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Family to complain after pensioner died following 999 delay

By Staffordshire Newsletter  |  Posted: February 06, 2014

By Robin Scott

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THE family of a man who died following a heart attack are to launch a complaint - after ambulance crews took more than 20 minutes to reach him.

Two darts players battled to save Albert Bowen's life when he fell ill at The White Eagle Club in Stafford - while a barmaid pleaded with 999 services to hurry.

Mr Bowen, 72, collapsed at the community club on Riverway last Wednesday evening and was taken by ambulance to University Hospital of North Staffordshire where he remained on life support before his death the following day.

Ivor Robinson, 63, of Corporation Street, a committee member at the White Eagle Club, said he had seen Mr Bowen talking with another member when he arrived at the club, the venue of a darts match against rival pub Luck Penny.

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"Albert was busy chatting away," said Mr Robinson. "Then I looked around and his face had gone blank, he tipped his head back and then tipped it forward again."

Mr Robinson asked Mr Bowen if he was diabetic and went to get some chocolate from behind the bar.

"He perked up for a bit, but then his lips went blue I just said ring an ambulance straight away.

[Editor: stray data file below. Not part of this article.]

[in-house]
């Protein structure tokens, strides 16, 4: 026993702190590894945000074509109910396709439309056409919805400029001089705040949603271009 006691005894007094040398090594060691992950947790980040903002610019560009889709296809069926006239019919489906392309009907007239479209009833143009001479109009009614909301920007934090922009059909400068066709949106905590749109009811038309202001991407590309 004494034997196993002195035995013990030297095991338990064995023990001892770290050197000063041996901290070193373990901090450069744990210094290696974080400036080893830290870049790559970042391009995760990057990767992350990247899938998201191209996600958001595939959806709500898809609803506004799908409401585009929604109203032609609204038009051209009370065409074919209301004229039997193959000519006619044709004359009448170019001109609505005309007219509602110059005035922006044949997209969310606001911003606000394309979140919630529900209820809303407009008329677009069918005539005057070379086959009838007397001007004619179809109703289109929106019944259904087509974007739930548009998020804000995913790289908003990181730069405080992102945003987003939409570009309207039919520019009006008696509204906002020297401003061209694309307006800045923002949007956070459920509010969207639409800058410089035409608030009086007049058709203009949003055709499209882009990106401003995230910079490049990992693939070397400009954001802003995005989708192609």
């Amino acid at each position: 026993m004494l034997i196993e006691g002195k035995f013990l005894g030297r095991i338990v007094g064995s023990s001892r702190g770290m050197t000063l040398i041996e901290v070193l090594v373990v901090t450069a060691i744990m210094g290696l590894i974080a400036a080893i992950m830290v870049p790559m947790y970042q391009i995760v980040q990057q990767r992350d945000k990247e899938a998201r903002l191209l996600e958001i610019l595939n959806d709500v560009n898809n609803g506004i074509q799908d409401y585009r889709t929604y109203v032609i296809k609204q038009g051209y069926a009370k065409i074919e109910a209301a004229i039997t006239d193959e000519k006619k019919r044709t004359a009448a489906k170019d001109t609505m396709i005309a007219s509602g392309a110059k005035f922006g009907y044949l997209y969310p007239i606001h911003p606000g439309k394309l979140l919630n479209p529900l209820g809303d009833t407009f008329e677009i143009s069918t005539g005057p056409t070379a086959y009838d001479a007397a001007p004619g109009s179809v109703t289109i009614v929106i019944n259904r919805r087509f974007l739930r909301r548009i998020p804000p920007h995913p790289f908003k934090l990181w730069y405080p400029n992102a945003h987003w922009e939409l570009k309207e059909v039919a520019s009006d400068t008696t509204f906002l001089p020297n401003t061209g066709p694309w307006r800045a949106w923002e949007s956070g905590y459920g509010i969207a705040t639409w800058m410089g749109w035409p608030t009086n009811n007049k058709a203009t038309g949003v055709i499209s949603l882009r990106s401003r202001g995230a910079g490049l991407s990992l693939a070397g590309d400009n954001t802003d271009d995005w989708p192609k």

Mr Robinson said barmaid Louise Unwin had called 999, remaining on the phone relaying information until they arrived.

"She was asking: 'Where are you?. When are you getting here?' and not getting any answers," said Mr Robinson.

The ambulance arrived shortly before 10.15pm - 21 minutes after it was called. A second crew arrived three minutes later.

Mr Bowen was treated by paramedics before being driven to University Hospital of North Staffordshire where he arrived at 10.59pm.

A statement from Mr Bowen's daughters said: "It is upsetting that it took as long as it did for West Midlands Ambulance Service to get to him We can't fault the care our father received at UHNS, but we can't help wondering if he had been taken five minutes down the road to Stafford Hospital whether the outcome might have been different.

"We will never know. That is a question we will be asking ourselves for the rest of our lives." They said they would be lodging a complaint with the ambulance service.

A spokesman for West Midlands Ambulance Service apologised for not having responded to the call more quickly.

"We are sorry it did take longer than we would have liked as we were already dealing with many other local incidents. Unfortunately, it is simply not possible to get to every red call within eight minutes."

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